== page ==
HomeHealthBe Wary Of Toxoplasmosis - It Can Even Alter Brain Chemistry

Be Wary Of Toxoplasmosis – It Can Even Alter Brain Chemistry


Toxoplasmosis might be even scarier than it seems at first. Studies show that even after getting rid of the parasite, it might cause lasting damage to the brain’s metabolism and can cause serious personality changes.

The organism itself can be responsible for altering its host’s brain chemistry in such a way that they might experience symptoms like depression, mild schizophrenia and even a loss of common judgment, resulting in erratic behavior.

A cat playing with a mouse (picture-alliance/dpa/J. Stratenschulte)
Image credits: dw.com

The first clue to this was found in mice. Upon infecting them with the parasite, the rodents have seemingly lost their fear of their number one enemy: cats. Toxoplasmosis-carrying mice ended up getting strangely attracted to cat urine, even. But would this mean that it could cause such severe reactions in the human brain, too?

Toxoplasma gondii is a common parasite that’s easy to find in all types of environment, but it only reproduces in the digestive tract of felines. It can affect all kinds of lifeforms, most of us come into contact with it at one point or another during our lifetime.

Can cat poop cause car accidents?

As we discussed, cats are the main carriers of this pathogen. It makes sense that upon excretion, the parasite can come into contact with basically anything. You might just clean the litterbox or even do a bit of gardening and end up getting infected. We are also susceptible to picking it up by eating rare meat or game meat.

Girl with cat
Image credits:gt.linkedin.com

Who would think that a purring kitten could be the carrier of such a dangerous parasite?

Since many people either own cats or eat meat, it comes as no surprise that almost 50% of the population harbors this pathogen, at least as a hidden infection.

It is especially dangerous to pregnant women, children and generally people who suffer from a weakened immune system. for an average healthy adult, the symptoms might just consist of diarrhea, fatigue, and fever.

Seems like it’s easily curable, but the parasite can linger in the brain tissue during your whole life. It’s frightening to think that it can even be transferred to an unborn child and cause you to behave like you had an actual psychological illness.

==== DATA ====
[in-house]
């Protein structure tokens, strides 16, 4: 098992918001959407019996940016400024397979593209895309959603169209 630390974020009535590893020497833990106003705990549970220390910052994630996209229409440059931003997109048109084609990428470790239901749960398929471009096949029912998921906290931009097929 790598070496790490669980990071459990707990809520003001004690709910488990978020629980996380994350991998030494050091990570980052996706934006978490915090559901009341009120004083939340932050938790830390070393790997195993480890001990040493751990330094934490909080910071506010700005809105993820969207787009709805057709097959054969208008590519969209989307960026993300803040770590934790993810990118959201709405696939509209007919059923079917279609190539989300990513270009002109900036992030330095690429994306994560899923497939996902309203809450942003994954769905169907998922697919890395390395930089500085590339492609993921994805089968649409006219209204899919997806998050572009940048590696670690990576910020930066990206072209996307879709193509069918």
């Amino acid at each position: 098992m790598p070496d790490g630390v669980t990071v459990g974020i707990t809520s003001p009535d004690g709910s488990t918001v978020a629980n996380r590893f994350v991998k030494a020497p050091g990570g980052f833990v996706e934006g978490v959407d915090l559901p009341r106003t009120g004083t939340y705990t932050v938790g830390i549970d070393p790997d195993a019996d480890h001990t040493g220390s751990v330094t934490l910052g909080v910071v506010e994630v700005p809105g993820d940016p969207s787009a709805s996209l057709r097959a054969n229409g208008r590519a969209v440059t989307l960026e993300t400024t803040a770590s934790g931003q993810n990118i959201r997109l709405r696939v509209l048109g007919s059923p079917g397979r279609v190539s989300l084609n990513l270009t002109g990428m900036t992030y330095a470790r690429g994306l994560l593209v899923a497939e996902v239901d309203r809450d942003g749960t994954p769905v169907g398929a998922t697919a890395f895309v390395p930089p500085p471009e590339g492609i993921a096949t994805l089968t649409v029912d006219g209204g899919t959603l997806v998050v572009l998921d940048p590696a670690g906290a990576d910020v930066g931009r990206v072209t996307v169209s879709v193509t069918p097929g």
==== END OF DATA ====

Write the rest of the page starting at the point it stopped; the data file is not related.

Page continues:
Observing mice had scientists think about how this pathogen could increase the same risks and mental distortions in humans – it is certainly something to think about and avoid if possible. There is brief research available for the public to read here, albeit the disease is not fully understood yet.

Sad man sitting on the floor
Image credits:dw.com

If you are already susceptible to depression, be very mindful of Toxoplasmosis!

Attacking neurons, the messengers of our brain

The Leibniz Institute for Neurobiology and the Otto-von-Guericke University of Magdeburg can be credited with the discovery of the metabolism-altering activity of Toxoplasma gondii. Their research was published in the Journal of Neuroinflammation.

The parasite enters the body through digestion and can reside in nerve cells for an indefinite amount of time. This, of course, can alter the signaling capacity of said cells, it can affect more than 300 synaptic proteins in the brain.

Mouse and Cat
Image credits:mundodecaoegato.com

Is this parasite capable of rewiring basic instincts in rodents?

Immunology expert Ildiko Rita Dunay draws a parallel between certain malfunctions in synapses, stating that they can indeed increase the risk of certain mental illnesses. These enzyme levels were observed before and recognized in the case of Toxoplasmosis as well, and an immune reaction might be triggering.

The good news is, that scientists can readily use these studies both for finding an actual cure and to research other illnesses that are not well understood yet!

The cure exists

Thankfully there is an antibiotic compound called sulfadiazine that was capable of restoring normal metabolic functions in the brain of mice.

The team in Magdeburg added that the malfunctioning protein levels went back to normal after the admission of the antibiotic, and the inflammation associated with the pathogen decreased.

Let’s hope the mice returned to their original state of avoiding cats, as well!


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